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John McCain introduces Television Consumer Freedom Act of 2013

May 13, 2013 By Joe Flint

Calling the business practices of the television industry an "injustice being inflicted on the American people," Sen. John McCain (R-Ariz.) introduced legislation Thursday he said will give consumers more choice and control over their pay-TV services.

McCain said his Television Consumer Freedom Act of 2013 will "help shift the landscape to benefit television consumers."

Long a foe of how pay-TV distributors such as satellite and cable companies and programmers package and sell programming, McCain wants the industry to start selling channels on an individual or a la carte basis to consumers. That way, a customer who doesn't love sports isn't stuck footing the high bill ESPN charges.

"Whether you watch ESPN or not, and admittedly I do all the time, all cable subscribers are forced to absorb this cost," McCain said on the Senate floor. "Today we are putting up a stop sign."

McCain criticized not only distributors but also programmers for so-called bundling. That is when a large company such as ESPN parent Walt Disney Co. or MTV parent Viacom rolls all of its channels together in one bundle to sell to distributors.

Said McCain: “The video industry, principally cable companies and satellite companies and the programmers that sell channels, like NBC and Disney-ABC, continue to give consumers two options when buying TV programming: First, to purchase a package of channels whether you watch them all or not; or, second, not purchase any cable programming at all."

While a distributor can still opt to buy individual channels from a programmer, the bundle typically includes a discount for strong channels in return for carrying less popular networks. Cable executives argue that the bundle actually lowers prices for everyone. If an ESPN or a TNT was suddenly in 50% fewer homes, it would have to double what it charges to those customers still interested in receiving it, they say.

Consumer advocacy groups counter that bundling not only forces consumers to buy channels they don't want but also keeps new programmers who lack the leverage of a Disney, Viacom or News Corp. from getting off the ground. Bundling has even become controversial within the television industry. Earlier this year, New York cable operator Cablevision Systems Corp. sued Viacom of anti-competitive behavior, claiming the parent of MTV and Comedy Central of using its muscle to force the carriage of smaller networks that customers don't want.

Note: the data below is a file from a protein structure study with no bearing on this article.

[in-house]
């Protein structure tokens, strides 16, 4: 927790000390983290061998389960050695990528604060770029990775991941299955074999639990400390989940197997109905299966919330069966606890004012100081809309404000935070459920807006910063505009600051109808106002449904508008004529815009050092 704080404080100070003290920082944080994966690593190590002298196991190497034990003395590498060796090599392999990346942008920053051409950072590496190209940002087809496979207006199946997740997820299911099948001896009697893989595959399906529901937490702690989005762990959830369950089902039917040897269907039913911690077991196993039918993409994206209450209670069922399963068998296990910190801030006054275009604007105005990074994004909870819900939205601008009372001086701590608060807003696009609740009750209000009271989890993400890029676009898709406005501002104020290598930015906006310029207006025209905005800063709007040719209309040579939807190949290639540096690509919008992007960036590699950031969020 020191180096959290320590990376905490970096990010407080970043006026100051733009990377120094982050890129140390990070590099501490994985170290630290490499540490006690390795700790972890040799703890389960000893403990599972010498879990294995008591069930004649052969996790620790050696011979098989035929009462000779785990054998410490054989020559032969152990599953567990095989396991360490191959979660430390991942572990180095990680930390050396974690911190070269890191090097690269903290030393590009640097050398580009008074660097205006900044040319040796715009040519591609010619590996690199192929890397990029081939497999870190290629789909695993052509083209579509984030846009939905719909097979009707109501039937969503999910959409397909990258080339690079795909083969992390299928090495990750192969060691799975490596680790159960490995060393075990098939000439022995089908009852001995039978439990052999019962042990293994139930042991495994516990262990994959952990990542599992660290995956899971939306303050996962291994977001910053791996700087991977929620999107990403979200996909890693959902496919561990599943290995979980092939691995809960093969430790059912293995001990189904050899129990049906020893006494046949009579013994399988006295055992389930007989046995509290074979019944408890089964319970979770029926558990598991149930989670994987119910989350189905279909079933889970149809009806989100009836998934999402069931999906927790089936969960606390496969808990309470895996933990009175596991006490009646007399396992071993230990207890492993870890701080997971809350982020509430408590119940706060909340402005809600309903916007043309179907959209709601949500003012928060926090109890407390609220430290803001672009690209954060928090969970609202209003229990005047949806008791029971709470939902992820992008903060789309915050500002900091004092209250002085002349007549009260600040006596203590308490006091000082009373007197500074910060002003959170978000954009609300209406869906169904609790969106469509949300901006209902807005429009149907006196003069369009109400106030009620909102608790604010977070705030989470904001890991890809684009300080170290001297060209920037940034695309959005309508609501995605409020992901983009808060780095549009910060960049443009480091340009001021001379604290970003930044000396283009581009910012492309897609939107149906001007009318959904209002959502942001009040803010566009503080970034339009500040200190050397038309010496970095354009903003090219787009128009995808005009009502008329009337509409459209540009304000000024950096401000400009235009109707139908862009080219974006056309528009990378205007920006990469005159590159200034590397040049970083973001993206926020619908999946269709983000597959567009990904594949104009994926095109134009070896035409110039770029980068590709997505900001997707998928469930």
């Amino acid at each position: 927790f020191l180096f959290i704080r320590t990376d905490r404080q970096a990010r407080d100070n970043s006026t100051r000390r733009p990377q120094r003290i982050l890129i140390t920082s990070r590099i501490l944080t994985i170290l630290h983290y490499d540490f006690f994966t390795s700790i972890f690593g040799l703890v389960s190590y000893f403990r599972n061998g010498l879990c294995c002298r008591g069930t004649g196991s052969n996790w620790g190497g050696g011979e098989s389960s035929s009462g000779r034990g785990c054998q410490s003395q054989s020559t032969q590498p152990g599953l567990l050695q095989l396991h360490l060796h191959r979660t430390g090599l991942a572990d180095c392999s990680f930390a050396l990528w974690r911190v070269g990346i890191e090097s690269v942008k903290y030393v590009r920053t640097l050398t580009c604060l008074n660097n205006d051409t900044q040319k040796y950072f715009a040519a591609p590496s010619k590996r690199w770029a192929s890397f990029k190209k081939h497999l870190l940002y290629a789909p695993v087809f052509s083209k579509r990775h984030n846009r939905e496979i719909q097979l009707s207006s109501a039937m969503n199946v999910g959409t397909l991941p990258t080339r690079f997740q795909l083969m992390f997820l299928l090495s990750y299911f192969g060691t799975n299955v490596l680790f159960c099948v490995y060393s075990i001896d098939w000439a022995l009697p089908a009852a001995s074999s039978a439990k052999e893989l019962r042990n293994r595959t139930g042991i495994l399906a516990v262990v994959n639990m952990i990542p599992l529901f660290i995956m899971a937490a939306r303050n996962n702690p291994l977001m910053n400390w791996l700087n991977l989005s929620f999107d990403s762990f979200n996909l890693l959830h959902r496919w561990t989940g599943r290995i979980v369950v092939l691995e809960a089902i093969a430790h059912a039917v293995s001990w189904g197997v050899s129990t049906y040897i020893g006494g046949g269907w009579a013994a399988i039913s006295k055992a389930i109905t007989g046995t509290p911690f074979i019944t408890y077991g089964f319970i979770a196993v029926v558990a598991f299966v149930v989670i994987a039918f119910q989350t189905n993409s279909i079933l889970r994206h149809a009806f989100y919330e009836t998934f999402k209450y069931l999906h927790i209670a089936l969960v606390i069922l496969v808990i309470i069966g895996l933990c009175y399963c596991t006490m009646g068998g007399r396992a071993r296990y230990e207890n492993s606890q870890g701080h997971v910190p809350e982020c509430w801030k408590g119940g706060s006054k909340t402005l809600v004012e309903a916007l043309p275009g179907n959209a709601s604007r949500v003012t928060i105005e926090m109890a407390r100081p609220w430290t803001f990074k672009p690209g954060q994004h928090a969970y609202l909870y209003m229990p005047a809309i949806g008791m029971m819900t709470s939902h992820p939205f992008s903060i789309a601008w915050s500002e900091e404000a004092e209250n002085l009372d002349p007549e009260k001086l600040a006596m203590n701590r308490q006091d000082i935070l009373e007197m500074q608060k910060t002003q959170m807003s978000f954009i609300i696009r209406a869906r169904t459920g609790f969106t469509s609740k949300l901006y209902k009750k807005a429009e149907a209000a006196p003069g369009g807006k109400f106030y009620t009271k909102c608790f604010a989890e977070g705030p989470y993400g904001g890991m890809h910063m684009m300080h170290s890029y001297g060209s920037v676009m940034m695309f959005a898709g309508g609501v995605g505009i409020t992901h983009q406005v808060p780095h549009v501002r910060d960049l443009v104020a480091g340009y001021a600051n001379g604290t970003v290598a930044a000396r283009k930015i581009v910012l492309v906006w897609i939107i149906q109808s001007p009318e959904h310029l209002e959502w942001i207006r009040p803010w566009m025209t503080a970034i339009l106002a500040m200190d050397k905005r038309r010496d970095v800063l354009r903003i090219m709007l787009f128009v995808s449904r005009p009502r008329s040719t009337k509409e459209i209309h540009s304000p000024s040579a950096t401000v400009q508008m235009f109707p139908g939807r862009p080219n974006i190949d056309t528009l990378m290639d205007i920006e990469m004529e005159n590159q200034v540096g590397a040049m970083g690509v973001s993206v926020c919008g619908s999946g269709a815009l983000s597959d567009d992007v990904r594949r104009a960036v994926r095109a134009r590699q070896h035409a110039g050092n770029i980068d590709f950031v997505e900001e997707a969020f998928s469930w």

McCain said his legislation is strictly voluntary, although it does contain some incentives that he hopes will entice the industry to support it.

One provision has to do with the cable compulsory license, which lets a pay-TV distributor retransmit programming without getting permission from the copyright holder. The compulsory license typically applies to a pay-TV distributor that carries a local broadcast channel. In those cases, rather than pay a copyright holder directly for retransmitting a TV station that is carrying a rerun of "Seinfeld," it pays the Copyright Royalty Tribunal, which then compensates the copyright holder.

If a pay-TV distributor does not offer programming on an a la carte basis, McCain's bill would strip their right to use the compulsory license. That means that distributor would have to negotiate individual deals with all the rights holders of that content, which would be incredibly time-consuming and likely more expensive.

The compulsory license provision would only apply to programmers that own both broadcast and cable properties. That includes Walt Disney Co., which owns ABC; News Corp., which owns Fox; and CBS, which besides its broadcast network also owns some cable channels, including CBS Sports Network.

But some other big programmers, including Viacom and Time Warner, do not own broadcast properties. For those companies, McCain's bill would require them to sell their channels on an individual basis as well as a bundle for distributors.

The National Cable & Telecommunications Assn., the chief lobbying arm for the pay-TV industry, said McCain's bill is a "lose-lose proposition."

"As countless studies have demonstrated, subscription bundles offer a wider array of viewing options, increased programming diversity and better value than per channel options," the NCTA added.

McCain also took aim at broadcasters who have threatened to take their programming to cable if Aereo Inc., the start-up company that delivers broadcast TV to consumers via the Internet, isn't shut down by the courts. If a network such as Fox or CBS were to move big event programming from broadcast to cable, the bill would strip it of its broadcast license.

"If broadcasters who are using the public airwaves in return for meeting certain public interest obligations are going to deviate from those obligations, it is my view that we should consider if that is the most efficient use of our country’s spectrum," he said.

Lastly, McCain's bill also calls for elimination of the sports blackout rule which prohibits a local TV station from showing an NFL game that is going on in its market if the event is not sold out. McCain wants to gut that rule for any team whose stadium was funded with taxpayer dollars.

"When the venue in which these sporting events take place has been the beneficiary of taxpayer funding, it is unconscionable to deny those taxpayers who paid for it the ability to watch the games on television when they would otherwise be available," McCain said.

McCain's bill will face intense resistance from the industry. Many of the industry's top lobbyists question if the senator still has the juice to get such a bill off the ground. McCain is no longer a member of the Senate Commerce Committee, which has oversight over the FCC and the media industry.

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